business idea

Why do you need a business plan?

Planning is a process that never ends for all companies. It is extremely important in the early stages of any venture, when the entrepreneur will need to prepare a preliminary business plan.

There are different types of plans that can be part of any business operation. These include, but are not limited to, financial plans, marketing plans, human resources plans, production plans, sales plans, etc. The plans can be short or long term or they can be strategic or operational. Whatever the type of plan or function, plans have an important purpose; to provide guidance and structure for management in a rapidly changing market environment.

A business plan, on the other hand, is a written document prepared by the entrepreneur that describes all the relevant external and internal elements involved in starting a new venture. It is usually an integration of functional plans, such as marketing, finance, manufacturing and human resources. It also addresses short- and long-term decision making in the first three years of operation. So, the business plan, or roadmap, answers the strategic questions of where am I now? Where am I going And how am I going to get there? Potential investors, suppliers and even customers will request or require a business plan.

How I prepared my preliminary project proposal

In my case, I followed the following analyzes, keeping each section as brief as possible.

1 bottom: in this section, I established the context of the project, giving an account of the problem it is trying to solve.

2. State of the art: I gave an overview of the existing and emerging technology in the field, including an account of rival technologies and a comparison of the advantages and disadvantages of the various options.

3. Proposal: I wrote an overview of the proposed project and approach, that is, the activities that I will carry out to achieve the project’s objectives. Clearly establish the research element or novelty component in the proposal.

4. Consortium: an overview of the proposed workforce and establish the necessary capacity to carry out the project successfully (for example, skills, competences, etc.)

5. Objectives and deliverables: Identify (1) the objectives and (2) the deliverables of the proposed project.

6. Competitiveness: if applicable, establish the competitiveness or advantages of the proposed solution in relation to other solutions, already existing or in the research phase.

7. Cost: provides an overview of the cost of the project (including initial cost and working capital requirements).

8. Impact: This section should include:
I. Markets and Uses: identify possible uses and markets for project deliverables.

ii. Benefits and Beneficiaries: identify the beneficiaries of the project results (for example, the project participants, the general public, third parties) and how they will benefit.

iii. Roadmap: give an indication of what additional steps, efforts, costs and timelines are needed before tangible benefits can be realized from project deliverables or results (unless they are realized during the project lifecycle).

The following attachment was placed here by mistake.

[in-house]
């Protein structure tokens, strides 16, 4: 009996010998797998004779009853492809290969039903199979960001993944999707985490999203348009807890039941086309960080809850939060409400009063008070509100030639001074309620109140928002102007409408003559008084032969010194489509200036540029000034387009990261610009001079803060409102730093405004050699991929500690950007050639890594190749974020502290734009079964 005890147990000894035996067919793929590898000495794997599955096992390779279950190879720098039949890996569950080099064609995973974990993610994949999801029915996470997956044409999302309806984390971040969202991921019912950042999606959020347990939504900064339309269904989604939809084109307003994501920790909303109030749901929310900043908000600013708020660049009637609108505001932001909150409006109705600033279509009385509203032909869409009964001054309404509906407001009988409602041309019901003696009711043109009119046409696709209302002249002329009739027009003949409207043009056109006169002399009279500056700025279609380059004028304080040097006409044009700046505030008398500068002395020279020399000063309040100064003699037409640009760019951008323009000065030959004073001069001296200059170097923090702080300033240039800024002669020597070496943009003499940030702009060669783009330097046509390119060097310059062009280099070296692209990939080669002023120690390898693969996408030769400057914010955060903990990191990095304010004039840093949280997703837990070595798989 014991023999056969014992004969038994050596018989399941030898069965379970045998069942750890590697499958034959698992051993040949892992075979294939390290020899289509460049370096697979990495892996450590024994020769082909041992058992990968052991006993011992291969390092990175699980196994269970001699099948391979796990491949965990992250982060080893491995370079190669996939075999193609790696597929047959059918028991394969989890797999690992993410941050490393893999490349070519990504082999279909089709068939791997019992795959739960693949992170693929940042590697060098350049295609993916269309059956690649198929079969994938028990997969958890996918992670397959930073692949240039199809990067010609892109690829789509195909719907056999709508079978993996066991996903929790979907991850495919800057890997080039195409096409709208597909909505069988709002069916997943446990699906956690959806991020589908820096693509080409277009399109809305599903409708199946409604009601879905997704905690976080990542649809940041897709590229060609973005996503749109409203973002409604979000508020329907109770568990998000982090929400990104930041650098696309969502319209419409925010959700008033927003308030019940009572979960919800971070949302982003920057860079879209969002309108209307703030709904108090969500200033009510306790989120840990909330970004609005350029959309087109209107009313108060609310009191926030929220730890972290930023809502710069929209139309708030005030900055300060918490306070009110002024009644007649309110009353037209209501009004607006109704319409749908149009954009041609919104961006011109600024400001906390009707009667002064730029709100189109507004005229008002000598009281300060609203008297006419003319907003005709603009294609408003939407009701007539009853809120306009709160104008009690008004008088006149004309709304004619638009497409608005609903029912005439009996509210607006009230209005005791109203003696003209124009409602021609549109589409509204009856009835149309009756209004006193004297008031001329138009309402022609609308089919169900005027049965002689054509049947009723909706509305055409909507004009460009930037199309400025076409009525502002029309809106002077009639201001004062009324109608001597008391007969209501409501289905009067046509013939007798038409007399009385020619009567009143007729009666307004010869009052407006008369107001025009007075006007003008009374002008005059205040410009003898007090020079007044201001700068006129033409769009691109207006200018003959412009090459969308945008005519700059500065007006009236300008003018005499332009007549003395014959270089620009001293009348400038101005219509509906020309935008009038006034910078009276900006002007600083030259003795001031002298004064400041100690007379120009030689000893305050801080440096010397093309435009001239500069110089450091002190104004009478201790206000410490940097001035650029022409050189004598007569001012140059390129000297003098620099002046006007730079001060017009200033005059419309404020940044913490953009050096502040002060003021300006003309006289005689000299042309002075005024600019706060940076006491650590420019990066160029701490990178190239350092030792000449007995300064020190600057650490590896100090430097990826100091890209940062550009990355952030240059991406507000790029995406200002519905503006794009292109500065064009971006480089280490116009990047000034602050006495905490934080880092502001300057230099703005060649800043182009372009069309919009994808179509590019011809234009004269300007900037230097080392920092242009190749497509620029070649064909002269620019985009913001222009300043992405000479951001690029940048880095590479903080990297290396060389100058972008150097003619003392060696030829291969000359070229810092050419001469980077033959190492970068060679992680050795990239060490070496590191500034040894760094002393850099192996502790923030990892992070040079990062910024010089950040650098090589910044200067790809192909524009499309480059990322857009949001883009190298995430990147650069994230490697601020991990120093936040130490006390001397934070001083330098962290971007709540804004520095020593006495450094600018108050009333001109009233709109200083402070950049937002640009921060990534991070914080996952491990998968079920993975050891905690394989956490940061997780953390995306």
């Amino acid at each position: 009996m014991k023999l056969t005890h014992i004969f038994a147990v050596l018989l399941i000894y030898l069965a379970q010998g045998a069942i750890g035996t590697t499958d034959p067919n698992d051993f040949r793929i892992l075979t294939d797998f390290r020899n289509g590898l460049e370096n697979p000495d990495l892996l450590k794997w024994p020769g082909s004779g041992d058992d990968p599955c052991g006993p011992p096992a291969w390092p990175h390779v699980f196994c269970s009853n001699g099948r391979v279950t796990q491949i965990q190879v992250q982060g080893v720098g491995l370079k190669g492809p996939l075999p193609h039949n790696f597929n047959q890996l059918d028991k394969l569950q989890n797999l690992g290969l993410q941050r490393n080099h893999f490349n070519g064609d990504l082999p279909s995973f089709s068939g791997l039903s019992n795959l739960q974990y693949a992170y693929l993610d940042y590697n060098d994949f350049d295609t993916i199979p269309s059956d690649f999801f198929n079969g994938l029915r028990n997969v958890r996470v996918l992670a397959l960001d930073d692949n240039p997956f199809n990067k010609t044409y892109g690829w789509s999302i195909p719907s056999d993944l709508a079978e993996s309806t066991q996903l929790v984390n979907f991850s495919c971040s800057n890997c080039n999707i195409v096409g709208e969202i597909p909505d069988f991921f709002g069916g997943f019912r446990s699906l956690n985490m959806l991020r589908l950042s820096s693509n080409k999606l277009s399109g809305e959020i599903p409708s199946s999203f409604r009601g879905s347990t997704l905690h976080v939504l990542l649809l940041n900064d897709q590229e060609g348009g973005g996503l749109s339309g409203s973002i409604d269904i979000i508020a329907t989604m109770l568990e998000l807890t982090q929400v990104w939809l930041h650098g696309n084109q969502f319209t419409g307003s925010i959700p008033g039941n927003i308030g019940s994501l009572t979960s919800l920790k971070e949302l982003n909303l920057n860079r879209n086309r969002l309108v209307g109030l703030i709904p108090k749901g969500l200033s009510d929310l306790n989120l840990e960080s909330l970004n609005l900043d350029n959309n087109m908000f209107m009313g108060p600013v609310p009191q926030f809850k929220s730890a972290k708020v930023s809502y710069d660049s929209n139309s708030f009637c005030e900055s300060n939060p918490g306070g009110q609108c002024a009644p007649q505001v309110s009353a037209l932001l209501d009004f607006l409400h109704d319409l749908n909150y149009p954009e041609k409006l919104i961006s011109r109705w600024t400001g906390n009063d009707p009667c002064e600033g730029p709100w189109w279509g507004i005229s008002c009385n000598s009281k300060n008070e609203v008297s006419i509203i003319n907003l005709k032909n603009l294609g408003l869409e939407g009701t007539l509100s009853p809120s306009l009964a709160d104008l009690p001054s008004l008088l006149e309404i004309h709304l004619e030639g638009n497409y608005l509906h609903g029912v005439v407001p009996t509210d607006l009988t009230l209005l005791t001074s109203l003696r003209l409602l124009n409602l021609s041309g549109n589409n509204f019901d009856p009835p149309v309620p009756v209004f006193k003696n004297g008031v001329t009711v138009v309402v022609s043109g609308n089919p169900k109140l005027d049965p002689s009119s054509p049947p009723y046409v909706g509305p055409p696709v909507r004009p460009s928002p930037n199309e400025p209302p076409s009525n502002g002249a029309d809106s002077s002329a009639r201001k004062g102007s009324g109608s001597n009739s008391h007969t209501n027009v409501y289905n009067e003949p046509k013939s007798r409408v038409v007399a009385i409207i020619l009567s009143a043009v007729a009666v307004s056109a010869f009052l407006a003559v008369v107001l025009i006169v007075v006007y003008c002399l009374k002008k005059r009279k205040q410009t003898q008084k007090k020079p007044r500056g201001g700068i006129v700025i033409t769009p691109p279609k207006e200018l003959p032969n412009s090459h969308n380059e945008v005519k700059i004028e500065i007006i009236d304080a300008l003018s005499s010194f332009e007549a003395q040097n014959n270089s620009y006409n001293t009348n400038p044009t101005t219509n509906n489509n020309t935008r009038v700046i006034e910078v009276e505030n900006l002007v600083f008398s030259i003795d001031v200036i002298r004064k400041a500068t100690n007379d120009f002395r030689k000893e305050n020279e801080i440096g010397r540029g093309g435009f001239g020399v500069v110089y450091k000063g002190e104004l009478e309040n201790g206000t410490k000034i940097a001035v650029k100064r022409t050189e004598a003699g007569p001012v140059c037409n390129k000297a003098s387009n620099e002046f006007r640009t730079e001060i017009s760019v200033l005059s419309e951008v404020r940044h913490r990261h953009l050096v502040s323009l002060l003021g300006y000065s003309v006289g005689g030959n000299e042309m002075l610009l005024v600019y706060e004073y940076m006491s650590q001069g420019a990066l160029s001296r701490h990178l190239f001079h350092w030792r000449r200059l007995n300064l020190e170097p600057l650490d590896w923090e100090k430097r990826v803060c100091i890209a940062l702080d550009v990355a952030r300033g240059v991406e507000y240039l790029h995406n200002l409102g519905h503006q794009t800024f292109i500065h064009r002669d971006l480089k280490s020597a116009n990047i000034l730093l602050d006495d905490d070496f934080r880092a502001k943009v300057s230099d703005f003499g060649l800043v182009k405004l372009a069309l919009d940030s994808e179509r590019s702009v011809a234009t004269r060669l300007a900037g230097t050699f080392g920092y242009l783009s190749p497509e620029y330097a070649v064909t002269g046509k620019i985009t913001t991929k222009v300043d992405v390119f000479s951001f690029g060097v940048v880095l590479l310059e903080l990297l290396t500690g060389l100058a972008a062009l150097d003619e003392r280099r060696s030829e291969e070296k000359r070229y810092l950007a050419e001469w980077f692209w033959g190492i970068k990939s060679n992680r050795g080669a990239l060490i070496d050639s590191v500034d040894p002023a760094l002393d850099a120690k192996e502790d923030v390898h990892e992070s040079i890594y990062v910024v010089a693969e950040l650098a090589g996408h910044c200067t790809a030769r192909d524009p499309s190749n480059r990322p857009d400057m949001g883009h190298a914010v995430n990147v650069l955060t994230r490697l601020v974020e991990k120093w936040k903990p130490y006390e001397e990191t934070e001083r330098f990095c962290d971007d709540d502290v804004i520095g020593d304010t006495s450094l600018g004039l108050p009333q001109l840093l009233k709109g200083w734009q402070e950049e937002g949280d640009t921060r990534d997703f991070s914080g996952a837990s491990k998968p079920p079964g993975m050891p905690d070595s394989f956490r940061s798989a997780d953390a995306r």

iv. Indirect benefits: identifying any secondary benefits of the project (for example, facilitating participation in funding programs, improving Malta’s ranking, strengthening Malta’s reputation in a specific area, etc.)

Preparing a Detailed Business Plan
The steps in preparing a business plan are: After the decision to open the business, before starting the business and when the update is necessary.

Business plans can be written for retail, wholesale, services, manufacturing and any other type of business.

A business plan is written by doing the following:
Identify any questions that may be asked about the business.
Determine what additional information needs to be collected to answer all questions.
Getting all the necessary information.
Comparing various alternatives
Making a decision on each issue.

A business plan should:
Look good
Provides an index
Provide a summary
Number each copy
Be signed to show who is sending.
It depends on the nature of the business.

A business plan must be organized to include a cover page, index, executive summary, business description, marketing plan, organizational plan, operational plan, financial plan and appendices.

The outline of a typical business plan is as follows;

1. Title: Feasibility study report on______________________
Commissioned by_________________________
2. Project consultants
3. Index:

Executive summary
The report
Project History
Study objective
Project description and
Loan advance
District Attorney
Location

Marketing and marketing plan
Potential customers
Competition
Prices
Sales Tactics
Advertising and promotion
Distribution.

Technical feasibility and management plan:
Factory
Machinery
General expenses
Packaging materials
Labor and raw material costs.

Projection / Financial Feasibility:
Capital requirement overview
Financial plan
Projected cash flow
Projected profit and loss account
Projected balance
Balance analysis
Origin and application of funds

Organization Plan:
Form of ownership
Identification of partners / main shareholders
Authority of directors.
Management team history
Roles and responsibilities of members of the organization

Risk assessment:
Assess business weaknesses
New technologies
Contingency plans.

Schedules:
Projected sales for 12 months
Projected purchase for 12 months
Fixed assets and depreciation schedule
Profitability index.

Thanks for reading

By admin

Leave a Reply

Your email address will not be published. Required fields are marked *